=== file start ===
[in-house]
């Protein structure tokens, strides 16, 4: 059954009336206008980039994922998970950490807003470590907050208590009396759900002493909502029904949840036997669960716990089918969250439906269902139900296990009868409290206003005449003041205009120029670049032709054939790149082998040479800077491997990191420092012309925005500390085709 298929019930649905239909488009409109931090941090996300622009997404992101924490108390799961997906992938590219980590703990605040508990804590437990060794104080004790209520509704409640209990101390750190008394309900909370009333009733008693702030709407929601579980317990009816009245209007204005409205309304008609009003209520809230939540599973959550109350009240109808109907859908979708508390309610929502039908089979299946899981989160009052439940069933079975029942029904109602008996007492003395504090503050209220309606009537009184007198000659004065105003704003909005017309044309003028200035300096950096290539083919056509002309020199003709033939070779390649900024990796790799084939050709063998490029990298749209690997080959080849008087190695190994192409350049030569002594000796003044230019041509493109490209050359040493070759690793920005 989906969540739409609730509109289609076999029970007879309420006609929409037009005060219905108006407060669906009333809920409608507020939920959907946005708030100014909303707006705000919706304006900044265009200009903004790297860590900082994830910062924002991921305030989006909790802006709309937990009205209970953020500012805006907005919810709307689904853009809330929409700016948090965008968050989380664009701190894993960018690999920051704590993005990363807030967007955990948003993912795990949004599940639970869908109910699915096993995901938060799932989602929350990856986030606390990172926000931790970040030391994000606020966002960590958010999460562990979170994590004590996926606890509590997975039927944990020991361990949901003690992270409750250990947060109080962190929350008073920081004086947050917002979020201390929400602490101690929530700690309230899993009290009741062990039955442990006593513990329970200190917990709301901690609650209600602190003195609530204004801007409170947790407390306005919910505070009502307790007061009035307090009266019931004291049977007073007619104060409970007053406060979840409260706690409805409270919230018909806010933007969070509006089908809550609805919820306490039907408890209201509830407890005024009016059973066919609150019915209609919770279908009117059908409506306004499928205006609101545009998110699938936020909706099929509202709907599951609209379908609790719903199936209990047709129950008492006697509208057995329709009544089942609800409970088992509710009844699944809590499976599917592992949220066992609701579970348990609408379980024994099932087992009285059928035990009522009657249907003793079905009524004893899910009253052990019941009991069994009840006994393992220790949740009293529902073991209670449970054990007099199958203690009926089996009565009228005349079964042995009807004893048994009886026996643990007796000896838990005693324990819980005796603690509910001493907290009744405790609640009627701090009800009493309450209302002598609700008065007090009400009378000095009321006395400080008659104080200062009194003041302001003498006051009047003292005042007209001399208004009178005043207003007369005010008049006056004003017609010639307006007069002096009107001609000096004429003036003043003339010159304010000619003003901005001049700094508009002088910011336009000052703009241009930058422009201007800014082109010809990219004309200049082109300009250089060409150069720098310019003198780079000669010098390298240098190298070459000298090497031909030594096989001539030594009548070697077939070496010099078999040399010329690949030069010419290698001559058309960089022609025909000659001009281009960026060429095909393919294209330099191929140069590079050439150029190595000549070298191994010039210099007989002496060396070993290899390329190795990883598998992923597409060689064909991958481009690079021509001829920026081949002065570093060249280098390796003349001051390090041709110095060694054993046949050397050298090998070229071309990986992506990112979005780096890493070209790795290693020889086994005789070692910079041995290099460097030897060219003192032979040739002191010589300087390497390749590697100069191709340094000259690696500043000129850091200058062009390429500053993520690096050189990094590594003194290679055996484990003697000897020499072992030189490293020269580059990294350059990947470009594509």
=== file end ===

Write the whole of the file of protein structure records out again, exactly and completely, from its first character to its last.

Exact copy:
[in-house]
């Protein structure tokens, strides 16, 4: 059954009336206008980039994922998970950490807003470590907050208590009396759900002493909502029904949840036997669960716990089918969250439906269902139900296990009868409290206003005449003041205009120029670049032709054939790149082998040479800077491997990191420092012309925005500390085709 298929019930649905239909488009409109931090941090996300622009997404992101924490108390799961997906992938590219980590703990605040508990804590437990060794104080004790209520509704409640209990101390750190008394309900909370009333009733008693702030709407929601579980317990009816009245209007204005409205309304008609009003209520809230939540599973959550109350009240109808109907859908979708508390309610929502039908089979299946899981989160009052439940069933079975029942029904109602008996007492003395504090503050209220309606009537009184007198000659004065105003704003909005017309044309003028200035300096950096290539083919056509002309020199003709033939070779390649900024990796790799084939050709063998490029990298749209690997080959080849008087190695190994192409350049030569002594000796003044230019041509493109490209050359040493070759690793920005 989906969540739409609730509109289609076999029970007879309420006609929409037009005060219905108006407060669906009333809920409608507020939920959907946005708030100014909303707006705000919706304006900044265009200009903004790297860590900082994830910062924002991921305030989006909790802006709309937990009205209970953020500012805006907005919810709307689904853009809330929409700016948090965008968050989380664009701190894993960018690999920051704590993005990363807030967007955990948003993912795990949004599940639970869908109910699915096993995901938060799932989602929350990856986030606390990172926000931790970040030391994000606020966002960590958010999460562990979170994590004590996926606890509590997975039927944990020991361990949901003690992270409750250990947060109080962190929350008073920081004086947050917002979020201390929400602490101690929530700690309230899993009290009741062990039955442990006593513990329970200190917990709301901690609650209600602190003195609530204004801007409170947790407390306005919910505070009502307790007061009035307090009266019931004291049977007073007619104060409970007053406060979840409260706690409805409270919230018909806010933007969070509006089908809550609805919820306490039907408890209201509830407890005024009016059973066919609150019915209609919770279908009117059908409506306004499928205006609101545009998110699938936020909706099929509202709907599951609209379908609790719903199936209990047709129950008492006697509208057995329709009544089942609800409970088992509710009844699944809590499976599917592992949220066992609701579970348990609408379980024994099932087992009285059928035990009522009657249907003793079905009524004893899910009253052990019941009991069994009840006994393992220790949740009293529902073991209670449970054990007099199958203690009926089996009565009228005349079964042995009807004893048994009886026996643990007796000896838990005693324990819980005796603690509910001493907290009744405790609640009627701090009800009493309450209302002598609700008065007090009400009378000095009321006395400080008659104080200062009194003041302001003498006051009047003292005042007209001399208004009178005043207003007369005010008049006056004003017609010639307006007069002096009107001609000096004429003036003043003339010159304010000619003003901005001049700094508009002088910011336009000052703009241009930058422009201007800014082109010809990219004309200049082109300009250089060409150069720098310019003198780079000669010098390298240098190298070459000298090497031909030594096989001539030594009548070697077939070496010099078999040399010329690949030069010419290698001559058309960089022609025909000659001009281009960026060429095909393919294209330099191929140069590079050439150029190595000549070298191994010039210099007989002496060396070993290899390329190795990883598998992923597409060689064909991958481009690079021509001829920026081949002065570093060249280098390796003349001051390090041709110095060694054993046949050397050298090998070229071309990986992506990112979005780096890493070209790795290693020889086994005789070692910079041995290099460097030897060219003192032979040739002191010589300087390497390749590697100069191709340094000259690696500043000129850091200058062009390429500053993520690096050189990094590594003194290679055996484990003697000897020499072992030189490293020269580059990294350059990947470009594509």